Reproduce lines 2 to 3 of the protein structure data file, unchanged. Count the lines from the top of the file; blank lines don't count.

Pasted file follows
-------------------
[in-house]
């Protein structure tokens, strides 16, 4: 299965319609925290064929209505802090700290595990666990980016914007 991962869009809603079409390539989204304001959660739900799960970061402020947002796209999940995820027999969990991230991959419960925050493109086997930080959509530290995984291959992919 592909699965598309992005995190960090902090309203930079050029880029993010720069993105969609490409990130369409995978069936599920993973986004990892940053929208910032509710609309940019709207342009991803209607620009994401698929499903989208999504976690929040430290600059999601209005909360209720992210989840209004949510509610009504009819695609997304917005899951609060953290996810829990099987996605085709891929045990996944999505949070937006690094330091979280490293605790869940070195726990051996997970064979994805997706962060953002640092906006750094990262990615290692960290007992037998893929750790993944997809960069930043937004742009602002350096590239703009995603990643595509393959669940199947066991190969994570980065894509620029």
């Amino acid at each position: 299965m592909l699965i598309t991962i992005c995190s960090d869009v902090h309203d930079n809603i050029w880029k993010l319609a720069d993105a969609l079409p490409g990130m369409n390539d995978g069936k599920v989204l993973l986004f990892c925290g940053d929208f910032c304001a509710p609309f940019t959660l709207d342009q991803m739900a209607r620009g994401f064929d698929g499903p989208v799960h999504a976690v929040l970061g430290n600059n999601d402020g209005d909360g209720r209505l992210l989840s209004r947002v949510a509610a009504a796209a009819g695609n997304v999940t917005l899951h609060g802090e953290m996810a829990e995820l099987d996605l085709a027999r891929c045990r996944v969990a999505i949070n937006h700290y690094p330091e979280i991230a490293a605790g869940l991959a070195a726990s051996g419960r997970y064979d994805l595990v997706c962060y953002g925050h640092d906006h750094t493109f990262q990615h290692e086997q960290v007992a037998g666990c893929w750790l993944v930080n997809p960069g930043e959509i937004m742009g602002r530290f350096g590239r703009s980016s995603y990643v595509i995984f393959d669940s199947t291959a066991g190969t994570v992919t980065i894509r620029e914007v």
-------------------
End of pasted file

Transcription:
């Protein structure tokens, strides 16, 4: 299965319609925290064929209505802090700290595990666990980016914007 991962869009809603079409390539989204304001959660739900799960970061402020947002796209999940995820027999969990991230991959419960925050493109086997930080959509530290995984291959992919 592909699965598309992005995190960090902090309203930079050029880029993010720069993105969609490409990130369409995978069936599920993973986004990892940053929208910032509710609309940019709207342009991803209607620009994401698929499903989208999504976690929040430290600059999601209005909360209720992210989840209004949510509610009504009819695609997304917005899951609060953290996810829990099987996605085709891929045990996944999505949070937006690094330091979280490293605790869940070195726990051996997970064979994805997706962060953002640092906006750094990262990615290692960290007992037998893929750790993944997809960069930043937004742009602002350096590239703009995603990643595509393959669940199947066991190969994570980065894509620029």
């Amino acid at each position: 299965m592909l699965i598309t991962i992005c995190s960090d869009v902090h309203d930079n809603i050029w880029k993010l319609a720069d993105a969609l079409p490409g990130m369409n390539d995978g069936k599920v989204l993973l986004f990892c925290g940053d929208f910032c304001a509710p609309f940019t959660l709207d342009q991803m739900a209607r620009g994401f064929d698929g499903p989208v799960h999504a976690v929040l970061g430290n600059n999601d402020g209005d909360g209720r209505l992210l989840s209004r947002v949510a509610a009504a796209a009819g695609n997304v999940t917005l899951h609060g802090e953290m996810a829990e995820l099987d996605l085709a027999r891929c045990r996944v969990a999505i949070n937006h700290y690094p330091e979280i991230a490293a605790g869940l991959a070195a726990s051996g419960r997970y064979d994805l595990v997706c962060y953002g925050h640092d906006h750094t493109f990262q990615h290692e086997q960290v007992a037998g666990c893929w750790l993944v930080n997809p960069g930043e959509i937004m742009g602002r530290f350096g590239r703009s980016s995603y990643v595509i995984f393959d669940s199947t291959a066991g190969t994570v992919t980065i894509r620029e914007v």